I'd be a fool to say that there's nothing to do in DW3XL (as you can see it's actually the opposite), but there's even more in DW4XL. So much more was added, in fact, that it's difficult to say that I like its predecessor more. First off, DW4XL features added characters like Cao Ren, Zhou Tai, and Yue Ying (all of which rock). These characters alone could warrant a purchase, but if that's not enough, catapults and other new methods of destruction have been put in the game for added chaos. New weapons and items were added (for those who beat the hell out of the original DW4), as well as new Special Attacks (to further distinguish each character). Custom characters and bodyguards can also be used in the game, and it's nice to be able to fight with a character you designed yourself (even though the feature itself seems kind-of bare-bones). If you really like developing your own custom characters, then DW4XL has more for you. Custom characters don't look as cool as the normal ones, though. On a side-note, DW4XL is tougher and less-forgiving than DW3XL, with added modes that will kick your ass all the way to the bank and back again. The added modes are enough to challenge even the most hardened fans of the series.

The rock soundtrack for both games is also pretty good, and it suits the chaos of the gameplay well. The heavy riffs will have fans of heavy music headbanging, and fans of old 80's-style butt-rock will no doubt play the air guitar. Though most of the music is heavy, it has a distinct Asian sound to it that stays in your head. The sound effects consist of the usual slicing and dicing, along with occasional metal-on-metal clash of blades. However, there are occasional breaks in the sound, and sometimes the effects come out muffled. It's difficult to say why these sound issues occur, but it doesn't seem like fault of the hardware itself. There's also a lot of dialogue in both games, and it's impressive if you consider the amount of work it probably took to produce. The audio isn't bad in both games (there are some memorable tunes), but it's not the best, either (there are a few soft tracks).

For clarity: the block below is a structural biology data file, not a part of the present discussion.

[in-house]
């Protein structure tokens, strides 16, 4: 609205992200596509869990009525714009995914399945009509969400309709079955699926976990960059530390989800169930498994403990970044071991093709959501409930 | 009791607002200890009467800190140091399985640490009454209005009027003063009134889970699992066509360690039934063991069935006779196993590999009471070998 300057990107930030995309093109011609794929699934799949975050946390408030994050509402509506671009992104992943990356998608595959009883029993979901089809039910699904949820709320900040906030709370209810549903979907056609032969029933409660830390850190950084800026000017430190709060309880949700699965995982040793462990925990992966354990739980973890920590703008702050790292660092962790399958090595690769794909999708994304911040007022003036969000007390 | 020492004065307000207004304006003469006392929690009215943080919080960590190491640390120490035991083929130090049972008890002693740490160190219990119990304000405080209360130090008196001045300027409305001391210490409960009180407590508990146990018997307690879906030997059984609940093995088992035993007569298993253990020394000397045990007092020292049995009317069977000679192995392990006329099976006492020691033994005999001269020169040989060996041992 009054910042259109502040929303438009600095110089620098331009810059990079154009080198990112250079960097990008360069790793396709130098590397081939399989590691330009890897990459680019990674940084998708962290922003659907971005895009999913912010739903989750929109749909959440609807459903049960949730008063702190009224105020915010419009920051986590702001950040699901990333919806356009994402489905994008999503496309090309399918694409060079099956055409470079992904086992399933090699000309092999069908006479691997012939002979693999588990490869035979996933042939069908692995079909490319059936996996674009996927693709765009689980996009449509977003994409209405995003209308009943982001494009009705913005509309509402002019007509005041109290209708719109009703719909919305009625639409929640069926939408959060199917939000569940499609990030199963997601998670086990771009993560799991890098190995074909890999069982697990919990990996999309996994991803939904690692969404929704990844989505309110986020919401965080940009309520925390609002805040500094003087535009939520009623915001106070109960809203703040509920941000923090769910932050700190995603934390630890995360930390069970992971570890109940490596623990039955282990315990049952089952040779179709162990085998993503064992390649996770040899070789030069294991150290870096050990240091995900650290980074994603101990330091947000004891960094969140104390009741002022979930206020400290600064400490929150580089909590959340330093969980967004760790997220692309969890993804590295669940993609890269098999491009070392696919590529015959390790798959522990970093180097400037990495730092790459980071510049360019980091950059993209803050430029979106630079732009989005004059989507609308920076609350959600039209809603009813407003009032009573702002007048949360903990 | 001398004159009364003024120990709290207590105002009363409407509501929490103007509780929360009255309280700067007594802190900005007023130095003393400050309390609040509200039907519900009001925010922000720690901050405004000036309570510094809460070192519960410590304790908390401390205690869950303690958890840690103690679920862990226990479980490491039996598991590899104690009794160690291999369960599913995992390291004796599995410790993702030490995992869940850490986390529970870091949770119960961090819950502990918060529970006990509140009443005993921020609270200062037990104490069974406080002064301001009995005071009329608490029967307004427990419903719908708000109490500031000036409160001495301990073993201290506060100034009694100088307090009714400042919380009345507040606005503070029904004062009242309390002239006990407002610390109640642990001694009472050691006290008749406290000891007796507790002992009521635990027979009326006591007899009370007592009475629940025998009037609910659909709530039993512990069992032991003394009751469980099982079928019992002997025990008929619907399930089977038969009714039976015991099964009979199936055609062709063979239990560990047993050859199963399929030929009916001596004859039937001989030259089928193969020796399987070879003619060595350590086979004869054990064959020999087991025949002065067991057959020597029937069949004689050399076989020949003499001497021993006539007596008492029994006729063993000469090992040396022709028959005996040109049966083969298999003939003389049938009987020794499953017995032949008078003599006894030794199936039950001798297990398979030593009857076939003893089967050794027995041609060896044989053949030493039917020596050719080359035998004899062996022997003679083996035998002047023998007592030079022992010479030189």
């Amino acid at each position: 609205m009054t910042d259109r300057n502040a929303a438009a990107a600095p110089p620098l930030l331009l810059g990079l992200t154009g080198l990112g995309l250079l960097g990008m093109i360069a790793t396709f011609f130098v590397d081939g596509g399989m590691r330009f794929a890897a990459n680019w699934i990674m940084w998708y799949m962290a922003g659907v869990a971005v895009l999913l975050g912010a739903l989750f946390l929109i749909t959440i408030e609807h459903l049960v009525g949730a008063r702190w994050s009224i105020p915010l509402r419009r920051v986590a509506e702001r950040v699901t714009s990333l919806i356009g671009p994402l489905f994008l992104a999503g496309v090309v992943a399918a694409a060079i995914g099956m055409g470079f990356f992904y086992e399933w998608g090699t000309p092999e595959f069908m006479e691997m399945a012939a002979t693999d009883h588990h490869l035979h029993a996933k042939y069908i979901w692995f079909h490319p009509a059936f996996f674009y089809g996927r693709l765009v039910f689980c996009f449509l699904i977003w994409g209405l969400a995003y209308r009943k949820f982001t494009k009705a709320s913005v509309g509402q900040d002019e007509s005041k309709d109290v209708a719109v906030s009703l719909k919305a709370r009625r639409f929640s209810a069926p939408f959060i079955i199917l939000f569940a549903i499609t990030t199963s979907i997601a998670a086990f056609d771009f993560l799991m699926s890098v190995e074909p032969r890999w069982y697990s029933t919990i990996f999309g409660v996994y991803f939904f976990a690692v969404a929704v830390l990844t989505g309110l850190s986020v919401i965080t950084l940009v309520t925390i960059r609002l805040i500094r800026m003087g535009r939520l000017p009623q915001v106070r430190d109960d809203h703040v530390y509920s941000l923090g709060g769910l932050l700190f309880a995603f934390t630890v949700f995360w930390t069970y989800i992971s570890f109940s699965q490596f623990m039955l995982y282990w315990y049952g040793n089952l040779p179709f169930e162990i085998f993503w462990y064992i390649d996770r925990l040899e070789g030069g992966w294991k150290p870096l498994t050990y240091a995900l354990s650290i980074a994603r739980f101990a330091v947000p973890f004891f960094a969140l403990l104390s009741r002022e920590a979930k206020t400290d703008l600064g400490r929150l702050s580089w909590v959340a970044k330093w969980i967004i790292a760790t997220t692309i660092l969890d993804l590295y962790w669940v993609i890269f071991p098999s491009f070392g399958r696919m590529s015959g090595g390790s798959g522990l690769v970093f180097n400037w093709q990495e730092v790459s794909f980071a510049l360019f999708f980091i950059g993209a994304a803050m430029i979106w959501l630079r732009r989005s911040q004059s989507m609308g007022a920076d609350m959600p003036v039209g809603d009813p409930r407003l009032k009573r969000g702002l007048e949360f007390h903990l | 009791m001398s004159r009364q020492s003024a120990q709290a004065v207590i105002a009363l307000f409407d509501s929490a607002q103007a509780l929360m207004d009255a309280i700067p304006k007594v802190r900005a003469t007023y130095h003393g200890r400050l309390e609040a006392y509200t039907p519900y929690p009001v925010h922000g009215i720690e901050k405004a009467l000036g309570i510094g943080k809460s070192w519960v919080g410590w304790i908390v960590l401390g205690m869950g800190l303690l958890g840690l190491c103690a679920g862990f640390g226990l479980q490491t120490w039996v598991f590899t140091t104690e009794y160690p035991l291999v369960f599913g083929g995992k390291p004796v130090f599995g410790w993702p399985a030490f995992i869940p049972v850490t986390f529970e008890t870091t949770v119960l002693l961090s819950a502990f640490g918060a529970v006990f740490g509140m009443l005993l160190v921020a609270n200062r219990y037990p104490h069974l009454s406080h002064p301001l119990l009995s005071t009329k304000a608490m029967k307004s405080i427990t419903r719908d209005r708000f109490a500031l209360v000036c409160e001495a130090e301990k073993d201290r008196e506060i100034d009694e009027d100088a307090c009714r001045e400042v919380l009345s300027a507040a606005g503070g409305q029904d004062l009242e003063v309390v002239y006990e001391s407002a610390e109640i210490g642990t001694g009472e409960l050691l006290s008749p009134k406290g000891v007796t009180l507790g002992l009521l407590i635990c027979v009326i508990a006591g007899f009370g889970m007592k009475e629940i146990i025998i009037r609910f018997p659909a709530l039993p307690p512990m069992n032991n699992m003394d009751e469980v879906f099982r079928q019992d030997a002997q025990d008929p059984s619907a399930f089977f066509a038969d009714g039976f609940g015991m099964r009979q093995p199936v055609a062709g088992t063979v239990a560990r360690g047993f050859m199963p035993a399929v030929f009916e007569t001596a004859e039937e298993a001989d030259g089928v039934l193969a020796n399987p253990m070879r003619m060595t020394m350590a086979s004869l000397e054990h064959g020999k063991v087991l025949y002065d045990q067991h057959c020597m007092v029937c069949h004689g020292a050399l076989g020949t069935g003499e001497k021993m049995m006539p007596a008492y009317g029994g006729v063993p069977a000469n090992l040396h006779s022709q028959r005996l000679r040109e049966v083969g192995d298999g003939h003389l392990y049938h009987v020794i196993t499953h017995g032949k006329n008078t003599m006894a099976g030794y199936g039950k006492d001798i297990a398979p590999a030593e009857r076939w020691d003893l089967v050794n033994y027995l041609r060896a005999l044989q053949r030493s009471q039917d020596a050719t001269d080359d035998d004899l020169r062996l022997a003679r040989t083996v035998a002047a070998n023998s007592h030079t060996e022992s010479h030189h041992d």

The bottom line is that even with their flaws, both games are fun, (an important attribute that developers like Square and EA know nothing about). Having played a lot of DW3XL, I can say that it is solid on its own, but I still don't see what makes it better than DW4XL. I got DW4 before DW3, and really I can't see what the third entry in the series has over the fourth. Both are huge games with a lot to do, and they almost break even in my book, but DW4 holds a special place in my heart. Sure, DW4XL should have been a little cleaner and polished (being the fifth entry in the series), but the game still rocks on many levels (some of which weren't brought up in this article). If anything DW4XL wins simply because it is considered by many to be the best game in the series, but there are also longtime fans who call DW3XL a true classic. I can easily see why my friend likes DW3XL so much; before the sequel and its upgrade came along, it was probably the best 3-D action fighter out there. If you can, buy both. If you can't (or won't) buy both, consider this, DW3XL is good for the overall side-scrolling action experience, but more characters and a ton of other additions can be had for a little more dough with DW4XL.